Cameron Lynch is a former aide to three U.S. senators and president of the Lynch Group--a Republican government affairs and political consulting firm. He is not currently affiliated with any individual contemplating a run for the 2012 GOP presidential nomination.
Spend a few minutes with GOP politicos these days and the dialogue inevitably shifts to the subject of the 2012 Republican presidential nominee. The great majority of these conversations follow a predictable script: "Romney is the front-runner, but can he maintain momentum? Pawlenty is a really nice guy, but is he presidential timber? What the hell is Sarah Palin going to do?"
The analogous nature of these discussions made a recent dinner with a veteran GOP operative all the more interesting. When we turned to the inevitable topic, he looked me straight in the eye and unwaveringly proclaimed: "Haley is my candidate."
Haley Barbour, the second-term governor of Mississippi, may, at first blush, seem like the last man the GOP should choose to take on Barack Obama in 2012. Barbour is a (very) southern, white, former tobacco lobbyist and is considered by many to be the consummate Washington insider. As RNC chairman in 1994, Barbour executed the historic Republican takeover of Congress. Many Republican icons, from Newt Gingrich to George W. Bush, partially credit their political success to Barbour's efforts as party head. He is also the founder of one of the most influential Republican lobbying firms on K Street. The firm that still brandishes his name on its letterhead.
Barbour's current chairmanship of the Republican Governors' Association--a post he assumed following Mark Sanford's awkward exit from the organization's leadership--has garnered him objective praise. A prolific money man, Barbour broke every fundraising record and oversaw victories in two gubernatorial elections in New Jersey and Virginia--states both considered toss-ups when the cycle began. Under his tutelage, prospects for Republican governors appear even better in 2010.
Yet simply to dismiss Barbour as a shrewd campaign tactician cheapens his substantive contributions to Mississippi as the state's chief executive. Barbour receives widespread credit for his crisis management skills during the disastrous hurricanes that traumatized his state in 2005. I spoke with one Magnolia State native who deadpanned: "Mississippi got hit worse than Louisiana. The difference was that Mississippi had Haley." Throughout his tenure in Jackson, Barbour has established an impressive record, even with an overwhelmingly Democratic legislature.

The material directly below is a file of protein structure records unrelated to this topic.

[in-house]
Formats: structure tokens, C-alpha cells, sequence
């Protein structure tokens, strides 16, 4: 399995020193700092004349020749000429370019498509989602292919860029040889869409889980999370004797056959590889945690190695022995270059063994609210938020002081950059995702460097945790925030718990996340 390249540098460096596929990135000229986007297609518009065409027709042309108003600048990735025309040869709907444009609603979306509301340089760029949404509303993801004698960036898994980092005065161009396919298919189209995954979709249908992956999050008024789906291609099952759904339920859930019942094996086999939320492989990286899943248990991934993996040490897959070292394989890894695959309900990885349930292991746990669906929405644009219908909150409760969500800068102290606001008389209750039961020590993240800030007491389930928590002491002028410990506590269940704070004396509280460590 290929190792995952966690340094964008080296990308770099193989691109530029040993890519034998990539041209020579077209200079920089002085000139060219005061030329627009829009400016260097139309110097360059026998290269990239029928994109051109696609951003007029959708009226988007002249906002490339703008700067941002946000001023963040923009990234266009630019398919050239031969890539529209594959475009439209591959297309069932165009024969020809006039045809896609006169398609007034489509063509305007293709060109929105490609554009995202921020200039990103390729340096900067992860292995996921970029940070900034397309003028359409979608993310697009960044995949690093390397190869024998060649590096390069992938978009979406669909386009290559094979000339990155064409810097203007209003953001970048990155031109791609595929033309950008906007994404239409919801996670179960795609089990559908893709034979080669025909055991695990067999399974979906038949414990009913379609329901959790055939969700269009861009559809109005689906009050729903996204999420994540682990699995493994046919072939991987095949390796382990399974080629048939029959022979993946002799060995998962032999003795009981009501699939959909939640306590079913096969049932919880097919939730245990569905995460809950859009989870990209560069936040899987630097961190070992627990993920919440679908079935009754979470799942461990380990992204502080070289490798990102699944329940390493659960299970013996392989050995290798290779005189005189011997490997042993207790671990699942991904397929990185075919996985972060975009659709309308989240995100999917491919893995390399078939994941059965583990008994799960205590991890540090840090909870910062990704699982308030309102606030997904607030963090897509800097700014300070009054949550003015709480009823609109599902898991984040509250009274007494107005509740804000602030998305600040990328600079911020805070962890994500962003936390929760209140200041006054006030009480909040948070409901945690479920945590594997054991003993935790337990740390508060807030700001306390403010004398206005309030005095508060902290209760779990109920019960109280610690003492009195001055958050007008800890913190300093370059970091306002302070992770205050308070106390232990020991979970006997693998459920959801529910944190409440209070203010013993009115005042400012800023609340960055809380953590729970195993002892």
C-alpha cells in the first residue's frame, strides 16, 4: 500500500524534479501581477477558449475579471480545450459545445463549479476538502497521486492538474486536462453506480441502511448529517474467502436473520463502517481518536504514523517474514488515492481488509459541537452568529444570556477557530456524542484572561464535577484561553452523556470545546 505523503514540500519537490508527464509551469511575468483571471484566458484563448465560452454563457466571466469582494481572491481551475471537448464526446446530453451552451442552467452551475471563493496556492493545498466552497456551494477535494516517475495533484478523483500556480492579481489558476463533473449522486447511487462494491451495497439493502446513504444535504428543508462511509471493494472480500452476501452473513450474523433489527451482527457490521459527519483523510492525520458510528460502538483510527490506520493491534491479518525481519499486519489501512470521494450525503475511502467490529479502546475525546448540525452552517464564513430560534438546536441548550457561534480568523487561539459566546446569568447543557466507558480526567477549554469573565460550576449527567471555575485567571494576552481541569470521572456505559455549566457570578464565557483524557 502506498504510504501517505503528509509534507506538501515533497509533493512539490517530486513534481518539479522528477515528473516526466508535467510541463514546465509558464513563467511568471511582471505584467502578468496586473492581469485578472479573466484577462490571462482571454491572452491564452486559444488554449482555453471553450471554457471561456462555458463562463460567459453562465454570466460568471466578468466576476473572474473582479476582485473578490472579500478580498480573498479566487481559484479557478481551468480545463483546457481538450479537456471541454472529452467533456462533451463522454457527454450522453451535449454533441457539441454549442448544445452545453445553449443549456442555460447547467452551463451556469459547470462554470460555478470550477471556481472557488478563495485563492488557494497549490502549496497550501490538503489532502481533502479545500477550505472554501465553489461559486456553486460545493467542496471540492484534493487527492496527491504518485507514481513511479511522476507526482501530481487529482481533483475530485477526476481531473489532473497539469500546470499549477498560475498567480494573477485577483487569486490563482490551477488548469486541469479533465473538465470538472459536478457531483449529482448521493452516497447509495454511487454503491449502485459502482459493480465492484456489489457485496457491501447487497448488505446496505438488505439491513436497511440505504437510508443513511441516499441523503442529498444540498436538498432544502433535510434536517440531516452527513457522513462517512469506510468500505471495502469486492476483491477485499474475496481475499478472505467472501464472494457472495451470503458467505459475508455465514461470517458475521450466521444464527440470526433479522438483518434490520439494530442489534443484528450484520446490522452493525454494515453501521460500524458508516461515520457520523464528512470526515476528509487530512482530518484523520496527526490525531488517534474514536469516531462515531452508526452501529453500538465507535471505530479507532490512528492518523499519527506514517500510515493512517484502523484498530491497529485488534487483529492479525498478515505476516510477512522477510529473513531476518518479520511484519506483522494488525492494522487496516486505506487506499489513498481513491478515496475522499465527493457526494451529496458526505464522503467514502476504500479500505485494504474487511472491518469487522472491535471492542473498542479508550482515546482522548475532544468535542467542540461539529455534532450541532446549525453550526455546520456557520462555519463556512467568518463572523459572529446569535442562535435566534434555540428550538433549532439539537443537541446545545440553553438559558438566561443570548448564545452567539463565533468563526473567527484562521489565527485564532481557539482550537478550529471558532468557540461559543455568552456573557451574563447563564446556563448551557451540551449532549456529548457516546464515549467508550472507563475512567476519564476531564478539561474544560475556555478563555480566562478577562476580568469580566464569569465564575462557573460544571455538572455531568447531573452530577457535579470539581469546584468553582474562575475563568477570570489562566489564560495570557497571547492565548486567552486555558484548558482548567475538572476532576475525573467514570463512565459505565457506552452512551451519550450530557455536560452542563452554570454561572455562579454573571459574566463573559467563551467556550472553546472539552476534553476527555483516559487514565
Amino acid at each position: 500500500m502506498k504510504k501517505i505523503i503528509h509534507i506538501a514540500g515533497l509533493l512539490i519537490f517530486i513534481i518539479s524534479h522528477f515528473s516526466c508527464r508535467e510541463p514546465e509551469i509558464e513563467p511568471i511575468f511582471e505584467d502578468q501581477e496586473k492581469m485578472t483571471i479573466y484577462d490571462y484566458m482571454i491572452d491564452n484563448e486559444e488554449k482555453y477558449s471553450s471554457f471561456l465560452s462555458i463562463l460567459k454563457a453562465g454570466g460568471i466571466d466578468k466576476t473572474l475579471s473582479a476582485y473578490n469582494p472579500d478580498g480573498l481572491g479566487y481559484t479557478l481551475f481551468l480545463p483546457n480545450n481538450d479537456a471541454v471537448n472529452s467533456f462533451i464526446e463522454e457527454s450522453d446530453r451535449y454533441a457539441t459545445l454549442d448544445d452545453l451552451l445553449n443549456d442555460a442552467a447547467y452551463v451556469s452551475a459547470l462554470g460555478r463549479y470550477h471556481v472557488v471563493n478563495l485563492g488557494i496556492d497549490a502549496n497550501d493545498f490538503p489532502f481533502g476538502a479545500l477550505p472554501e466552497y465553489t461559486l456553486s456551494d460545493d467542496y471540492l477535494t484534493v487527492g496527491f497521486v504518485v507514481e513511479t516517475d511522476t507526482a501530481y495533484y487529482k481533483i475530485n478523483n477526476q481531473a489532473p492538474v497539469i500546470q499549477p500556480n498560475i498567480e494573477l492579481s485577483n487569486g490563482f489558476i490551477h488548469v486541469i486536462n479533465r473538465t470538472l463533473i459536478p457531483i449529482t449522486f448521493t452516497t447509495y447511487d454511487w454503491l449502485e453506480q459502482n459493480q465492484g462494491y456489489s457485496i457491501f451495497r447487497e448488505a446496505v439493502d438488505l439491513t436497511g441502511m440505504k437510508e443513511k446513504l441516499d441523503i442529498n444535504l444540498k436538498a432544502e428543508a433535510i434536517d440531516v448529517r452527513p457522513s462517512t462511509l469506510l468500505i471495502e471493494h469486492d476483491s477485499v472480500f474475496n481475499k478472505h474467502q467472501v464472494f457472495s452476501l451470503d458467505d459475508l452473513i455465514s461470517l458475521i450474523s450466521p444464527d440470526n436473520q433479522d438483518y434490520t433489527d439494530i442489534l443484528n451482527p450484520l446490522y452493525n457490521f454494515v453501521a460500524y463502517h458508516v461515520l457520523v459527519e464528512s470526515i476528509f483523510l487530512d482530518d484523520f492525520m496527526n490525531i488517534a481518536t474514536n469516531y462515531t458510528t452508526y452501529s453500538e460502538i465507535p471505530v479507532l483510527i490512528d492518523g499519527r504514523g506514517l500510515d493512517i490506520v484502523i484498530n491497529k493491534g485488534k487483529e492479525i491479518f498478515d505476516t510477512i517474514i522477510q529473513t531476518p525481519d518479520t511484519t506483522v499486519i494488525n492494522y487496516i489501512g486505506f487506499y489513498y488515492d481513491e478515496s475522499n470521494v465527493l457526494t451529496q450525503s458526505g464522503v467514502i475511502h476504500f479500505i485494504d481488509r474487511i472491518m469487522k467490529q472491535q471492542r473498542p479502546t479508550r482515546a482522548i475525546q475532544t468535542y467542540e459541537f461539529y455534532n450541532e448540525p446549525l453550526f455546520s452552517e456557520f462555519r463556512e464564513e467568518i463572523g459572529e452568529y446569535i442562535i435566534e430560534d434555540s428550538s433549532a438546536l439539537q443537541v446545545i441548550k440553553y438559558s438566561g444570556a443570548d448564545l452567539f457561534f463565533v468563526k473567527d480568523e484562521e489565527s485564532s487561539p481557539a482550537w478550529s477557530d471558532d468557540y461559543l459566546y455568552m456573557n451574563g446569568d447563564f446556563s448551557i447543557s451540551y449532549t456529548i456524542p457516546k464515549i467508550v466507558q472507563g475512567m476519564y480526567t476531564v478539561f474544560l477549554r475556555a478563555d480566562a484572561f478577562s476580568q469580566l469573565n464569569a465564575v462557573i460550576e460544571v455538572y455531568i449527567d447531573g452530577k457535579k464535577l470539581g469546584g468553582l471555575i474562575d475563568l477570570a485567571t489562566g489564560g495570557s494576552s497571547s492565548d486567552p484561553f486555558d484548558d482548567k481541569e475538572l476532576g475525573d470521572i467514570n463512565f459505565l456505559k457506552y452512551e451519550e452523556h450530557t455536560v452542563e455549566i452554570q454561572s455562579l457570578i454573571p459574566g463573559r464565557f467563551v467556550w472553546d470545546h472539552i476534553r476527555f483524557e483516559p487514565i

Barbour is most comfortable as the backslapping, bourbon sipping, good old boy, and his critics quickly pan him as just that. Engage him in a policy firefight, however, and you'll wish you hadn't. Barbour converses fluently about intricacies of Democratic healthcare reform, and the ramifications of proposed climate change legislation. Barbour works a room with the swagger of a riverboat gambler, but beneath that easy exterior whirls a policy mind that even think-tank wonks can envy.
At a time when many pundits insist that Tea Partiers, libertarians and social conservatives are splintering the GOP, Barbour's political strength is his broad appeal to Republicans of all stripes. Social conservatives admire his pro-life, pro-family values message. Fiscal conservatives revel in his swashbuckling anti-Washington rants. Good-government fans value his executive experience as GOP chairman, businessman, and governor. Country club Republicans like him because, frankly, at heart, he's one of them. All of these attributes, however, do not a successful presidential candidate make.
Barbour has some considerable obstacles to overcome if he is to challenge Romney, Pawlenty, and others. He must combat his "Beltway Barbour" moniker at a time when American voters couldn't be more frustrated with Washington or displeased with their political parties. President Obama's uproar over registered lobbyist participation in the 2008 presidential election (a tactic he will undoubtedly resurrect in the 2012 race) certainly wouldn't favor a Barbour candidacy.
Ultimately, demographics and geography may prove to be Barbour's greatest impediment. Americans perceive the Republican Party to be too white, too male, and too southern. In other words, too much like Haley.
Barbour raised eyebrows late in 2009 when he spoke in Iowa and New Hampshire, but he has since toned down his travel schedule. For now, he insists his focus is rebuilding the Republican Party through his post at the Governors' Association. Not surprisingly, Barbour draws parallels between the coming 2010 election cycle and 1994; the year he was credited as the GOP's grand strategist.
Barbour closes most of his speeches with a folksy anecdote that rips Washington Democrats. "Never," Barbour quips, "pay the cannibals to eat you last."
One can only assume Barbour will follow his own advice when determining his political future.